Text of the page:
Excision of large cystic ovarian tumors: combining minimal invasive surgery techniques and cancer surgery-the best of both worlds

Peter F. Ehrlich, Daniel H. Teitelbaum, Ronald B. Hirschl, Frederick Rescorla

Research output: Contribution to journalArticle

19 Citations (Scopus)

Abstract

Background/Purpose: Cystic ovarian lesions can be massive, and preoperative evaluations can often not distinguish benign from malignant tumors. Up to 57% of malignant ovarian tumors have a cystic component. We present an approach to these neoplasms that adheres to oncologic principles using minimally invasive techniques. Methods: A 5-cm Pfannensteil incision is performed followed by peritoneal washings. The mass is identified and dried. Dermabond (Ethicon, Johnson & Johnson, New Jersey) is applied to an area of the capsule (measuring 3 × 3 cm) and to a sterile plastic ultrasound bag. The bag is then applied directly to the exposed capsule. BioGlue (Cyrolife Inc, Kennesaw, GA) is then injected into and around the bag/mass interface and allowed to solidify. A veress needle decompresses the cyst, and the ovary is delivered out of the peritoneal cavity for either cystectomy or an oophorectomy. Routine surveillance of the omentum, lymph nodes, contralateral ovary, and peritoneal surface is then performed. Results: Nine female patients (mean age, 14.1 ± 2 years) were treated. All had normal α-fetoprotein and human chorionic gonadotropin. Computed tomographic scans demonstrated cystic lesions ranging from 8.9 to 27 cm in diameter (17.1 ± 2.6 cm2). Operative procedures were: 4 salpingooophorectomies and 5 unilateral oophorectomies. In a single case, the contralateral ovary had a suspicious lesion, which was biopsied. No tumors spills occurred. The pathology included 2 simple cysts, 3 serous cyst adenomas, 3 mature cystic teratomas, and 1 immature teratoma with grade 2 to 3 immature elements. Peritoneal washings were negative. All patients were discharged within 48 hours and are well 15 months to 3.1 years postoperatively. Conclusions: The containment of the ovarian cyst with the application of surgical adhesives and a plastic sleeve offers a significant advancement in our ability to safely treat these lesions. This approach markedly reduces the length of the surgical incision while insuring the prevention of peritoneal contamination with cystic fluid.

Original languageEnglish
Pages (from-to)890-893
Number of pages4
JournalJournal of Pediatric Surgery
Volume42
Issue number5
DOIs
StatePublished - Jul 2007

Fingerprint

Teratoma
Cysts
Ovary
Ovariectomy
Plastics
Capsules
Neoplasms
Fetal Proteins
Ovarian Cysts
Omentum
Cystectomy
Operative Surgical Procedures
Peritoneal Cavity
Chorionic Gonadotropin
Adhesives
Adenoma
Needles
Lymph Nodes
Pathology

Keywords

  • Cancer
  • Minimally invasive surgery
  • Ovarian cyst

ASJC Scopus subject areas

  • Surgery

Cite this

Excision of large cystic ovarian tumors : combining minimal invasive surgery techniques and cancer surgery-the best of both worlds. / Ehrlich, Peter F.; Teitelbaum, Daniel H.; Hirschl, Ronald B.; Rescorla, Frederick.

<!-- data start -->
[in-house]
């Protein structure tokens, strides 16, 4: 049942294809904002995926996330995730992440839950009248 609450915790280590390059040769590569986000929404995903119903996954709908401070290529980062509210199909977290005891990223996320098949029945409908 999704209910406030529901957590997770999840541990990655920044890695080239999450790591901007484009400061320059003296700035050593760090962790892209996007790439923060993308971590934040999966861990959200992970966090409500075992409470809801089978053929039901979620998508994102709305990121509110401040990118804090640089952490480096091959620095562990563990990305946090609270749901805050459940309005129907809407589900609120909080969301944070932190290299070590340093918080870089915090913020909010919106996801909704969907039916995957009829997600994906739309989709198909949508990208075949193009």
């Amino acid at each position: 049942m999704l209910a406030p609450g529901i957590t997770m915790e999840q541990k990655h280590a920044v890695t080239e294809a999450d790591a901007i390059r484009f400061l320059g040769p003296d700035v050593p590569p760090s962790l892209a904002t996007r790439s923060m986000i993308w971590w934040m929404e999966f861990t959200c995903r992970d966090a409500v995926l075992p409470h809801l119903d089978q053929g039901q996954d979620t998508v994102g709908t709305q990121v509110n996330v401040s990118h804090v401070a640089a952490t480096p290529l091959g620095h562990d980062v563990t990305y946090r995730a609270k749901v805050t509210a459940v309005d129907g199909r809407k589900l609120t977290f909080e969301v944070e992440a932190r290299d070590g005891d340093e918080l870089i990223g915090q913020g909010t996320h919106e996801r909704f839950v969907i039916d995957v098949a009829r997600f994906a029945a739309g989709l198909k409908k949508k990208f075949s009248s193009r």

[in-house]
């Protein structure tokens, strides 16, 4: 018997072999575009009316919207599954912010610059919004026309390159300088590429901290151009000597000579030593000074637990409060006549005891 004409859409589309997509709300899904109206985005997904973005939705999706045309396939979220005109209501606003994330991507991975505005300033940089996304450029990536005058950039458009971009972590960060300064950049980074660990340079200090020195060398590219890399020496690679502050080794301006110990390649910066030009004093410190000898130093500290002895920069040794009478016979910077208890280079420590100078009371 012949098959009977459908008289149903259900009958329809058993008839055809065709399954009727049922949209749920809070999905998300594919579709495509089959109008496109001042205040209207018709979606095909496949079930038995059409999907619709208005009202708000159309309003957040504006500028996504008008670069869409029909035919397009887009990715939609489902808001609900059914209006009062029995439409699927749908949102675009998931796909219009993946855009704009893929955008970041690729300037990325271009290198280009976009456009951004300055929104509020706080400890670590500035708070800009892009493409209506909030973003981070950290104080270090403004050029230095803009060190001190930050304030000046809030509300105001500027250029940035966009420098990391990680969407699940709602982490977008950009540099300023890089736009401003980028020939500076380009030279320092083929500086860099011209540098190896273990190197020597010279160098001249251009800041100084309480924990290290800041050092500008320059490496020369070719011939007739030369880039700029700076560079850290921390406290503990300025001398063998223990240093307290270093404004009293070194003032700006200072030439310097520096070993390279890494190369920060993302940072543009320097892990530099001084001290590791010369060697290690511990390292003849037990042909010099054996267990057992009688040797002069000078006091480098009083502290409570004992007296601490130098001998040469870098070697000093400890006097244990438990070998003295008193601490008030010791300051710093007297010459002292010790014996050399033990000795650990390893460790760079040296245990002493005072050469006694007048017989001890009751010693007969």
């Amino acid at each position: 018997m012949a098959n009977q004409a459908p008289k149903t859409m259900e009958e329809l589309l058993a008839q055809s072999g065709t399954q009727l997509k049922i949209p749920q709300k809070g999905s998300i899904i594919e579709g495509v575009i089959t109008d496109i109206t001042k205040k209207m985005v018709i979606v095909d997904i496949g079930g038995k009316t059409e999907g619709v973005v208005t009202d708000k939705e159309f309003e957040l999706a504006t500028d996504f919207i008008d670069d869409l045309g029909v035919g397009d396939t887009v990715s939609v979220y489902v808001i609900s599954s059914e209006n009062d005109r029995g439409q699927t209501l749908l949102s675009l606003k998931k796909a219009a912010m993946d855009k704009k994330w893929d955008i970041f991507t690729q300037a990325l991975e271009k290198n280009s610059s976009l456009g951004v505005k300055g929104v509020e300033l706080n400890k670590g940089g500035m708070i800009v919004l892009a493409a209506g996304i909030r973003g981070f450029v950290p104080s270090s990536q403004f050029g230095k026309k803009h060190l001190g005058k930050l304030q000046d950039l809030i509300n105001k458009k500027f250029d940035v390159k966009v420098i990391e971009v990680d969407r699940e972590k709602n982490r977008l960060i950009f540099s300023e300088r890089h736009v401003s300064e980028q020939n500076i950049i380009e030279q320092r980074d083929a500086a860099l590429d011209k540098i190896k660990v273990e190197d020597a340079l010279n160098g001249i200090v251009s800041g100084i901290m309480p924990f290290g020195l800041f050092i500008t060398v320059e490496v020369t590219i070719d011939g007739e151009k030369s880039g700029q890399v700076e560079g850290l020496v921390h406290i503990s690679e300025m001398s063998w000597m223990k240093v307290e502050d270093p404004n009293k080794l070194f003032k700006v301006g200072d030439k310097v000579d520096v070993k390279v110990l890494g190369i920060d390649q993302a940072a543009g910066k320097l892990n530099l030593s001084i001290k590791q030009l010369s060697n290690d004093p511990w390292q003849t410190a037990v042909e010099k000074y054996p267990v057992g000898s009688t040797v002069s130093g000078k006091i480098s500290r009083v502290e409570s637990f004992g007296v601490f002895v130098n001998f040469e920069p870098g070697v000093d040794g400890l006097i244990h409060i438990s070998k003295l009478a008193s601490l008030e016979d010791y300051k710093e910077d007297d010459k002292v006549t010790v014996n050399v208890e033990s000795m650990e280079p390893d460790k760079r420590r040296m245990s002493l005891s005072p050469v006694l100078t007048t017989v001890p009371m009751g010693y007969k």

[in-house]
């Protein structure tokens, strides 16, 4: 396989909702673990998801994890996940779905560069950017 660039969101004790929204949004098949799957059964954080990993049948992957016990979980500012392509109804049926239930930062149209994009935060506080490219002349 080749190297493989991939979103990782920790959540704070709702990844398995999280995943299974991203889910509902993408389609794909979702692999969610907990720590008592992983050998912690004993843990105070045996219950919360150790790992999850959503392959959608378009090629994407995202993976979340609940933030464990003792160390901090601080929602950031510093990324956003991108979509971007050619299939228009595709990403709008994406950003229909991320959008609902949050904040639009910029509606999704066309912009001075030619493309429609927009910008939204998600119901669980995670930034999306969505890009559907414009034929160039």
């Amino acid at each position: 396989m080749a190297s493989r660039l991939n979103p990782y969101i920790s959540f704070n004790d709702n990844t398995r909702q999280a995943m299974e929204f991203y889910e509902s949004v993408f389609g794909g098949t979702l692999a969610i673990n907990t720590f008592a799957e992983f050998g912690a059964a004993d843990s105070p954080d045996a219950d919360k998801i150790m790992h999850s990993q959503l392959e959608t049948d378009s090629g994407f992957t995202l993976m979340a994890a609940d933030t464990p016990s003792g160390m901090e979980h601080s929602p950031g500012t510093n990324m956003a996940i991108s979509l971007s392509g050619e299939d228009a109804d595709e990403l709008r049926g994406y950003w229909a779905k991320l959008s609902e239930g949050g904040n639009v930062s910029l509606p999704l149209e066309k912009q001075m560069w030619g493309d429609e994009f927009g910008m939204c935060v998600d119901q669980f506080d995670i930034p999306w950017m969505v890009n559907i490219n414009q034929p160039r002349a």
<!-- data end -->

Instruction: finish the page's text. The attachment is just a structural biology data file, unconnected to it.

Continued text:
In: Journal of Pediatric Surgery, Vol. 42, No. 5, 07.2007, p. 890-893.

Research output: Contribution to journalArticle

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AB - Background/Purpose: Cystic ovarian lesions can be massive, and preoperative evaluations can often not distinguish benign from malignant tumors. Up to 57% of malignant ovarian tumors have a cystic component. We present an approach to these neoplasms that adheres to oncologic principles using minimally invasive techniques. Methods: A 5-cm Pfannensteil incision is performed followed by peritoneal washings. The mass is identified and dried. Dermabond (Ethicon, Johnson & Johnson, New Jersey) is applied to an area of the capsule (measuring 3 × 3 cm) and to a sterile plastic ultrasound bag. The bag is then applied directly to the exposed capsule. BioGlue (Cyrolife Inc, Kennesaw, GA) is then injected into and around the bag/mass interface and allowed to solidify. A veress needle decompresses the cyst, and the ovary is delivered out of the peritoneal cavity for either cystectomy or an oophorectomy. Routine surveillance of the omentum, lymph nodes, contralateral ovary, and peritoneal surface is then performed. Results: Nine female patients (mean age, 14.1 ± 2 years) were treated. All had normal α-fetoprotein and human chorionic gonadotropin. Computed tomographic scans demonstrated cystic lesions ranging from 8.9 to 27 cm in diameter (17.1 ± 2.6 cm2). Operative procedures were: 4 salpingooophorectomies and 5 unilateral oophorectomies. In a single case, the contralateral ovary had a suspicious lesion, which was biopsied. No tumors spills occurred. The pathology included 2 simple cysts, 3 serous cyst adenomas, 3 mature cystic teratomas, and 1 immature teratoma with grade 2 to 3 immature elements. Peritoneal washings were negative. All patients were discharged within 48 hours and are well 15 months to 3.1 years postoperatively. Conclusions: The containment of the ovarian cyst with the application of surgical adhesives and a plastic sleeve offers a significant advancement in our ability to safely treat these lesions. This approach markedly reduces the length of the surgical incision while insuring the prevention of peritoneal contamination with cystic fluid.

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